The Cheeky Monkey Media Blog

A few words from the apes, monkeys, and various primates that make up the Cheeky Monkey Super Squad.

Advantages of a UX Designer/Project Manager Hybrid

So here’s the thing, I love my job. (I promise my boss isn’t holding a gun to my head as I write this.) I do, genuinely, love my job. The reason? Because I get to be both a UX Designer and Project Manager for clients. And there’s a ton of advantages of working with a UX Designer/Project Manager hybrid.

 

Why Do I Love My Job? 

Here at Cheeky Monkey Media we believe in the right person for the right job, and I’ve always been a little hard to fit. 

If you went around and asked my closest friends for descriptive words you would probably get answers like “blunt”, “pragmatic”, and maybe even “bossy” (or a less politically correct synonym). My earlier background was in office management and finance – pretty ironic for someone who hated math in high school, but money and statistics always made more sense to me than abstract math. I sound fun at parties, yes?

 

Analytical Thinker, Meet Creative Mind

I’m also a designer. An artistic-type, synonymous with being unstructured, sensitive, and innovative in a way that “numbers people” are not. If my photoshop experience was a person, it could legally vote and drink – I have my designs printed in magazines, on websites, and even a full vehicle wrap – ok, maybe some of the ego stereotypes are true. The point is, I love art and being creative.

When working with numbers I was often bored and unfulfilled. I was skilled in my position, but certainly wasn’t passionate about finance the way my coworkers were.  So I decided to go back to school in order to get into the tech industry.

 

A Unicorn Role 

When I accepted a Project Management (PM) role at Cheeky Monkey, I emphasized that I also wanted to grow my skills and portfolio for web design. The leadership team agreed, and my journey in web development officially began. 

regular project manager vs designer hybrid unicorn

From where I sit today, I can’t imagine any other way of operating in this industry, both from an agency and client perspective. To me, it’s the most natural thing in the world for your PM to also be adept at design. Who wouldn’t want the advantages of a UX Designer/Project Manager hybrid? Who better to guide the development of your project than the person you spent hours with to suss out the details and purpose of your unique project? The person who, with love and care, designed the flow, look, feel and function of your website. At this point, I am as invested in your project as you are because I want to see it come to life – THAT gives me the deep satisfaction I have lacked in other positions.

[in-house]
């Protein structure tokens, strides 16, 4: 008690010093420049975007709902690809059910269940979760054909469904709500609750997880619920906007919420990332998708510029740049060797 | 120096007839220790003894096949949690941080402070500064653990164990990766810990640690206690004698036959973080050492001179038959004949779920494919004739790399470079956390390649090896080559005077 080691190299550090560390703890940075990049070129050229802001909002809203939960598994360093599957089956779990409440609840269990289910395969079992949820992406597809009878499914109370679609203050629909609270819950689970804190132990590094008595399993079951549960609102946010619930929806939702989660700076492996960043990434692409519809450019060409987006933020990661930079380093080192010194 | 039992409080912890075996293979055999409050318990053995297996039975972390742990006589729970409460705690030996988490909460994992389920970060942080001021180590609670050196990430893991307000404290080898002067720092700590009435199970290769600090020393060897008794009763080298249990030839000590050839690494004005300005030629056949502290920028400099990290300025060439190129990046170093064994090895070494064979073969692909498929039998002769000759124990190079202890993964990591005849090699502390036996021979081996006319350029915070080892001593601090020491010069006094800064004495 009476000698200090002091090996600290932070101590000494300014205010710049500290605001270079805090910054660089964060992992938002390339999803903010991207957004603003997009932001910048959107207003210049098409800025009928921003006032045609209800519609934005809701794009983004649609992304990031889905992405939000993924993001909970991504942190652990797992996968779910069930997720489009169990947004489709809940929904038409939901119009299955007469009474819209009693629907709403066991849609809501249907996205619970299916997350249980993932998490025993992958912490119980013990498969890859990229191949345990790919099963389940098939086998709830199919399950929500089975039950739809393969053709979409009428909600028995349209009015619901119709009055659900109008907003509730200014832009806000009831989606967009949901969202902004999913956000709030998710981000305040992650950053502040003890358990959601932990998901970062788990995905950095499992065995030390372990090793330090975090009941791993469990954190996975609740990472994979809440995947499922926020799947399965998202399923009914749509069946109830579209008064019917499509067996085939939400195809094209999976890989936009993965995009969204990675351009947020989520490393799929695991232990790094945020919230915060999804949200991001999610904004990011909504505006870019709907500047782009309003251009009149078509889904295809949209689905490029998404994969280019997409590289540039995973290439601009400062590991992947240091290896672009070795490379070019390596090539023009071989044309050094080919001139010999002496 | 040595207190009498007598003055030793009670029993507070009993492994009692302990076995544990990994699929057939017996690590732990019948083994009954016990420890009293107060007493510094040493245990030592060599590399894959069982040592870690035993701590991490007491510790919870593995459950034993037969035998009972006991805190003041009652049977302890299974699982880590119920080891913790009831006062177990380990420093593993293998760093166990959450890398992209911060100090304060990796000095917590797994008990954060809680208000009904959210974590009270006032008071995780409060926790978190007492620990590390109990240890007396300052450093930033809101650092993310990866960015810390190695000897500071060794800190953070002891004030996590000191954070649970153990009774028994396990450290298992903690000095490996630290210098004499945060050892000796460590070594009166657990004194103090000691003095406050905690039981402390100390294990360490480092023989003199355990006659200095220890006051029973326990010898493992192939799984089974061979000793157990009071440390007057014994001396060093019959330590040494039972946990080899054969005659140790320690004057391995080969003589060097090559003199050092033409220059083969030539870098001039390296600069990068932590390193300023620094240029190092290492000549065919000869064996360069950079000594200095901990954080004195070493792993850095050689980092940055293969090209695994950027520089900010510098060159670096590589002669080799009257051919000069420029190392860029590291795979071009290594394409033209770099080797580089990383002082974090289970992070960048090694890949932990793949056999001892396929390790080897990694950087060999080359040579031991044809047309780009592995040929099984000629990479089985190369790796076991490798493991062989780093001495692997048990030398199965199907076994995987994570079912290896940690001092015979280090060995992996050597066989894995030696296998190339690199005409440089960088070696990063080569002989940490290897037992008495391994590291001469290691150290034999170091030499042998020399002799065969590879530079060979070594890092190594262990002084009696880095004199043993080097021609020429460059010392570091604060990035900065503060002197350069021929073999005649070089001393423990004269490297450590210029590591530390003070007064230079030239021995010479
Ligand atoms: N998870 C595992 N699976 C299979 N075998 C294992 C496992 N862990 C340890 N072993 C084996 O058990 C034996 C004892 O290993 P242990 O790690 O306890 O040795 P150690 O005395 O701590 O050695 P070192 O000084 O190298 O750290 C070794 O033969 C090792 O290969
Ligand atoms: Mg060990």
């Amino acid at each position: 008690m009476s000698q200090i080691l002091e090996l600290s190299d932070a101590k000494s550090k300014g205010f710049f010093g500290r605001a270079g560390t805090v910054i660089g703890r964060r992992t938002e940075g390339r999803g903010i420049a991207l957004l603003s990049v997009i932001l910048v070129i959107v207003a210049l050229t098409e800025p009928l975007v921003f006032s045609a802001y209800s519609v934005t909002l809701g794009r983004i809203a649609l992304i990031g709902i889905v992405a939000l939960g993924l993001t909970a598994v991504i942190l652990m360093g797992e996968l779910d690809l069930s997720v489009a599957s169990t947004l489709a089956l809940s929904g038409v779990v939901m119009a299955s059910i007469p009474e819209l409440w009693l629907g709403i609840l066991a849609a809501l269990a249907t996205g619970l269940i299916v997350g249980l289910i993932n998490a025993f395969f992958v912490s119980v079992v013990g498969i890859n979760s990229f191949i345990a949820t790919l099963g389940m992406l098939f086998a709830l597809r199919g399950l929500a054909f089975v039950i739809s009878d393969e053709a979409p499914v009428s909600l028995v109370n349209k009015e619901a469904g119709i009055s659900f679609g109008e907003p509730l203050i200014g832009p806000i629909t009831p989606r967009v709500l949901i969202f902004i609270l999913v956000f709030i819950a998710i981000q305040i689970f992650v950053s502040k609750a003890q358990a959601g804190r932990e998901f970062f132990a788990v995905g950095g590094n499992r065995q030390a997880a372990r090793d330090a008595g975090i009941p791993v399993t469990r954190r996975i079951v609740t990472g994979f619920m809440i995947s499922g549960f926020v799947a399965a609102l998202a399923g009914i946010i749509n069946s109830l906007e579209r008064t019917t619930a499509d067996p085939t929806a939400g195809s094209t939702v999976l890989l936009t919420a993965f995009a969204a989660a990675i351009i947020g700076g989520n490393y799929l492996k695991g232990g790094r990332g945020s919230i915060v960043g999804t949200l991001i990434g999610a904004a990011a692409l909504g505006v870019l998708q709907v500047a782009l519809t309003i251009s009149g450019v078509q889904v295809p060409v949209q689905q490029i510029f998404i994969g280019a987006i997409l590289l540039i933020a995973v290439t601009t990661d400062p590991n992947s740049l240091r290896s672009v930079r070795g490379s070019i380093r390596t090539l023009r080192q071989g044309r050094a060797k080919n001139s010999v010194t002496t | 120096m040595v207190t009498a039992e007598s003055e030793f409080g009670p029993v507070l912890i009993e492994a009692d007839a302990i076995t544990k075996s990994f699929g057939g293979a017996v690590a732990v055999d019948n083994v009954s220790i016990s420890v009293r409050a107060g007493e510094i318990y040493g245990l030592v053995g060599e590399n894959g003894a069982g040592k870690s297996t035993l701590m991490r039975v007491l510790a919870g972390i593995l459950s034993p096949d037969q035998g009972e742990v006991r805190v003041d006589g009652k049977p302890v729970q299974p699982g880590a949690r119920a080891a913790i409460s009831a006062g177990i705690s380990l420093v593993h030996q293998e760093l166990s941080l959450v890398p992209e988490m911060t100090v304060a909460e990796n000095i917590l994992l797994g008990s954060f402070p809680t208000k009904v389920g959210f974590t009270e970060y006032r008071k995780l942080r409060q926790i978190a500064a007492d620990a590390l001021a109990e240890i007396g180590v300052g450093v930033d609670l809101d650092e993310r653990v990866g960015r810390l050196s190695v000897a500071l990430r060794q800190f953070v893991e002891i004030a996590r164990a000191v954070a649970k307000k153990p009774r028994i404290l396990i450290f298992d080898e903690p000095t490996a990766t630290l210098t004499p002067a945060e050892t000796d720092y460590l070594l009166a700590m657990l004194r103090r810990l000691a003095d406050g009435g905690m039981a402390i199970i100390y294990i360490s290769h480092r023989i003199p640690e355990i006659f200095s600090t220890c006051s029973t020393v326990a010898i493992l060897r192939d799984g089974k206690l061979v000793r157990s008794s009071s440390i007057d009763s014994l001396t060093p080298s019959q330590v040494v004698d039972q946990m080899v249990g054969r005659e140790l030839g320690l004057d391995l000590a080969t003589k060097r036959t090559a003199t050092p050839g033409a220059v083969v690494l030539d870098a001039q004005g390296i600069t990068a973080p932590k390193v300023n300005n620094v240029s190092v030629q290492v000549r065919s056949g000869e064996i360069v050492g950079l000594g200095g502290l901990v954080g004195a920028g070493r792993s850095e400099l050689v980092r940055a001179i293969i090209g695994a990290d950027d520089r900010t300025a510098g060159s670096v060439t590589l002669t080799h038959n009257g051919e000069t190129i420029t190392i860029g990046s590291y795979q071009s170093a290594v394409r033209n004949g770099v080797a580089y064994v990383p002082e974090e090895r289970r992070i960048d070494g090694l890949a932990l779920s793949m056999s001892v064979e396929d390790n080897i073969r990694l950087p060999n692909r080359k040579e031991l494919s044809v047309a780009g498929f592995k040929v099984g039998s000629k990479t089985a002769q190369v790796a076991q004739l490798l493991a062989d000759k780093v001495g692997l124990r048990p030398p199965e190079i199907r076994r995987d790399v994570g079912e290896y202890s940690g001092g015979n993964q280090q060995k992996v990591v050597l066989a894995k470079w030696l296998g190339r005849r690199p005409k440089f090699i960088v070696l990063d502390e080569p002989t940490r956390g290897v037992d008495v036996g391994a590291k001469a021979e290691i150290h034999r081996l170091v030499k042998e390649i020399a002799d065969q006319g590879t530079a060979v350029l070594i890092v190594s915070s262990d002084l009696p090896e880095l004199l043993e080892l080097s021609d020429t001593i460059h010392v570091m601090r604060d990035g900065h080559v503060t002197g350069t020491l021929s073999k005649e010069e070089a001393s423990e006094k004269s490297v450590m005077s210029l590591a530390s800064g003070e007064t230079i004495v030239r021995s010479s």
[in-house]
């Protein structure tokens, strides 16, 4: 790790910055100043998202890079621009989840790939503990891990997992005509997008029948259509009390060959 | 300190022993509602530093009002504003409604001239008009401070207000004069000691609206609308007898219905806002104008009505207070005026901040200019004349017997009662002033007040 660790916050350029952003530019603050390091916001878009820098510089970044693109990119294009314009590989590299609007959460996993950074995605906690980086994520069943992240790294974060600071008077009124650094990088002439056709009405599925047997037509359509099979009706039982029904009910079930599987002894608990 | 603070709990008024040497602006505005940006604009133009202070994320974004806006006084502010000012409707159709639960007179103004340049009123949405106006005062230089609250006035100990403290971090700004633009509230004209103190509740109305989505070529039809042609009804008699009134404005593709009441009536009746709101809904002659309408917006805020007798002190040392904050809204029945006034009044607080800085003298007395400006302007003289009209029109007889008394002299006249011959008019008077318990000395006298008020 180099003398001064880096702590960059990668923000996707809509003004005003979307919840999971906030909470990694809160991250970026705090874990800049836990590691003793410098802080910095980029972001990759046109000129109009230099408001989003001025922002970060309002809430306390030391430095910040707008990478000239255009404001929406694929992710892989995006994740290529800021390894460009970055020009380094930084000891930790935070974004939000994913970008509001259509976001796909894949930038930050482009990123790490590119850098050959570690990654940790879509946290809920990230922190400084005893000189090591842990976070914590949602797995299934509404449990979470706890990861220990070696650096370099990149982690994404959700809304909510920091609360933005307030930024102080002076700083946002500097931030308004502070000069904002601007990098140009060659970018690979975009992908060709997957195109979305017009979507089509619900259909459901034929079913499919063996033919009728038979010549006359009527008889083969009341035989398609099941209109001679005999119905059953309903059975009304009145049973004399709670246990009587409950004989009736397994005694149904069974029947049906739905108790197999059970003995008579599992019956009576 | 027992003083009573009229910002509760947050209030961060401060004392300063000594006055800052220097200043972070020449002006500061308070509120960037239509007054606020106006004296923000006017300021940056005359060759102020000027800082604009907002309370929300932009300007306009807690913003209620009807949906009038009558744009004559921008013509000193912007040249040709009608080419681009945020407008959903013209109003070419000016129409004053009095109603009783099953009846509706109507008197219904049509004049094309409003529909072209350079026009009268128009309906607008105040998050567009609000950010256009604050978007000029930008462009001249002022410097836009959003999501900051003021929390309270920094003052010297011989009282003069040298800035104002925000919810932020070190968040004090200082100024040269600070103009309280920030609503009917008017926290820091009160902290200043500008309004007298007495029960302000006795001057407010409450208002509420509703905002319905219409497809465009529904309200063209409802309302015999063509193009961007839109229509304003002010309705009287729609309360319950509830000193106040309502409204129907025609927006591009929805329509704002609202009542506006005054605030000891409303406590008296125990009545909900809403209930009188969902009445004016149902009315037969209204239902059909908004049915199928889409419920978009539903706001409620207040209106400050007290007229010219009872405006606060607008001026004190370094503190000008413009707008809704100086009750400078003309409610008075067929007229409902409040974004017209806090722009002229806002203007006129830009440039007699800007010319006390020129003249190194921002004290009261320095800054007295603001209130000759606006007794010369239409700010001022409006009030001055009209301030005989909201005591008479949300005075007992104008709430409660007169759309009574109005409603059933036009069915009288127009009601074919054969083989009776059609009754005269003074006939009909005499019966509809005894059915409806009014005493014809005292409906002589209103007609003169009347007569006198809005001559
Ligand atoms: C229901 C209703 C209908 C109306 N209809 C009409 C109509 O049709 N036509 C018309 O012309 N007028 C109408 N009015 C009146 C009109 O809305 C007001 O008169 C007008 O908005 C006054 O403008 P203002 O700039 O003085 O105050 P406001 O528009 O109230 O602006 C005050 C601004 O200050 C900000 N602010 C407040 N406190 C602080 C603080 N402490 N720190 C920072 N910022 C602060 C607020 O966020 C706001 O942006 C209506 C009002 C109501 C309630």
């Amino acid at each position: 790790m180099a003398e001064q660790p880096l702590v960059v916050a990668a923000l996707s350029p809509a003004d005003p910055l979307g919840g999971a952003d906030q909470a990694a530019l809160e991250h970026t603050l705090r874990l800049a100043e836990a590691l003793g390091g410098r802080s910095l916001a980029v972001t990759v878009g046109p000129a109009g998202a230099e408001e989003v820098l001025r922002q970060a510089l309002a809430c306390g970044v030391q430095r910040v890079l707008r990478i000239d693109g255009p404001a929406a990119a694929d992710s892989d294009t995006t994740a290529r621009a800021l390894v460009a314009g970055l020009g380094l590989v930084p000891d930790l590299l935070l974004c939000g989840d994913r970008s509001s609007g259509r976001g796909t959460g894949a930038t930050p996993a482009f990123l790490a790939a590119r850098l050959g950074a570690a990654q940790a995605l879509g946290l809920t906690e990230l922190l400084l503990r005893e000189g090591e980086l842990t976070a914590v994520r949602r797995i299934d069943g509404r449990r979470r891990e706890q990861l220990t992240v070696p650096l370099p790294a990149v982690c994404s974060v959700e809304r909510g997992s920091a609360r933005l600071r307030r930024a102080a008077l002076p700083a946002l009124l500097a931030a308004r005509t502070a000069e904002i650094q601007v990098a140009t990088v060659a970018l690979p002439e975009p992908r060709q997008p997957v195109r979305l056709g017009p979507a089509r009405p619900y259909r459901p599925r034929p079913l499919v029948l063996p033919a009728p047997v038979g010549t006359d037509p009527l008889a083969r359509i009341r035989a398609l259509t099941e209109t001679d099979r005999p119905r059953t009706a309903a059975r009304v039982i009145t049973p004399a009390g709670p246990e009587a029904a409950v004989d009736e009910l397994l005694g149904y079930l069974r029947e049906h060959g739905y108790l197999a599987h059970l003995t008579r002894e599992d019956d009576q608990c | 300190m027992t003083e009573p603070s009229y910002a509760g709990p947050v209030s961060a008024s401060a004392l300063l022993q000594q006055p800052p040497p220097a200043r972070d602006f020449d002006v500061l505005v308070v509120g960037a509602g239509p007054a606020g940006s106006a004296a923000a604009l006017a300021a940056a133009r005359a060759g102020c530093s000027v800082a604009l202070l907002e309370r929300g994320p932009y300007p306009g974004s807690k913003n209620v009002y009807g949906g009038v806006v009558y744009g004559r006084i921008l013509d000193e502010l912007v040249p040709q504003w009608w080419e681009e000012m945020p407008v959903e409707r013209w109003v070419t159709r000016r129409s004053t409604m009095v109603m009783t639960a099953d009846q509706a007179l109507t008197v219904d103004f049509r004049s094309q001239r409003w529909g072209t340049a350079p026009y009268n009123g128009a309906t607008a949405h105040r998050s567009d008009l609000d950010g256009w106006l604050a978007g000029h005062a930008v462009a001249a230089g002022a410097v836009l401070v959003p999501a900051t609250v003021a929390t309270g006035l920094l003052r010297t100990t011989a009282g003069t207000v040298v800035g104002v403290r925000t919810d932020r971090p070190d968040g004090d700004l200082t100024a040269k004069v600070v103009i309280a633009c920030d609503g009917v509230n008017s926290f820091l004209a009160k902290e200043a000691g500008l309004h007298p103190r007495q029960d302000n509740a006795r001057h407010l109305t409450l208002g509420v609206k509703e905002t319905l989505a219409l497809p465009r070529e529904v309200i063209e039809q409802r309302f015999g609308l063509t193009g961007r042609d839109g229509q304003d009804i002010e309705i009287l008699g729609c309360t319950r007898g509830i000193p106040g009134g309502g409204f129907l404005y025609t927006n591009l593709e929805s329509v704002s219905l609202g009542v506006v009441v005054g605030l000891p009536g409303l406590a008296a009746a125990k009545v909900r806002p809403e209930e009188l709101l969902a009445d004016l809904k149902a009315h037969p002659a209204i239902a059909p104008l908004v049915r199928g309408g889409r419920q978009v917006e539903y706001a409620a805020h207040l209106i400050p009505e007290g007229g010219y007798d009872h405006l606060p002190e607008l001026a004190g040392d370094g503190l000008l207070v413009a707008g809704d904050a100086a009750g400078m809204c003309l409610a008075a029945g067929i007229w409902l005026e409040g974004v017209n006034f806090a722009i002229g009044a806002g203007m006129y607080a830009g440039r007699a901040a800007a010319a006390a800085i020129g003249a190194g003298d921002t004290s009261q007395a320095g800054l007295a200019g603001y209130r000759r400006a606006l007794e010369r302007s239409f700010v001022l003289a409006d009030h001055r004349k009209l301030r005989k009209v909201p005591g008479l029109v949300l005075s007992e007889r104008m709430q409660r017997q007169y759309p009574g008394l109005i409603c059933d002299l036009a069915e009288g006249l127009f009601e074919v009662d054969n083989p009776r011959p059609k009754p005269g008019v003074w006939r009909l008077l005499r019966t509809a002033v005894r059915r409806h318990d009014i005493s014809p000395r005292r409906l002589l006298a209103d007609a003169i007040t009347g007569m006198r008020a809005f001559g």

Advantages of a UX Designer/PM Hybrid

1.  Design thinking is critical thinking

One of the primary skills you want in a PM is someone with strong critical thinking skills. The flow for critical thinking usually goes something like:

      • Identification of a problem (foreseeing potential issues before they occur)
      • Analysis (knowing what you know, what you do not, and asking better questions)
      • Conclusions (the ability to make sense of an information hodgepodge) 
      • Problem Solving (planning the best way to solve a problem)
      • Verify (did the solution work as intended and what can we do differently next time)

        project manager/ux designer hybrid

And the most important skill for critical thinking: Curiosity. Without a natural curiosity, your PM wouldn’t be able to identify potential problems, analyze the situation fully, see conclusions that others may miss, or problem-solve in the most effective way.

What about design thinking? The design thinking flow can be summarized like this:

      • Empathize (with the end user, whether it is a customer or other stakeholder)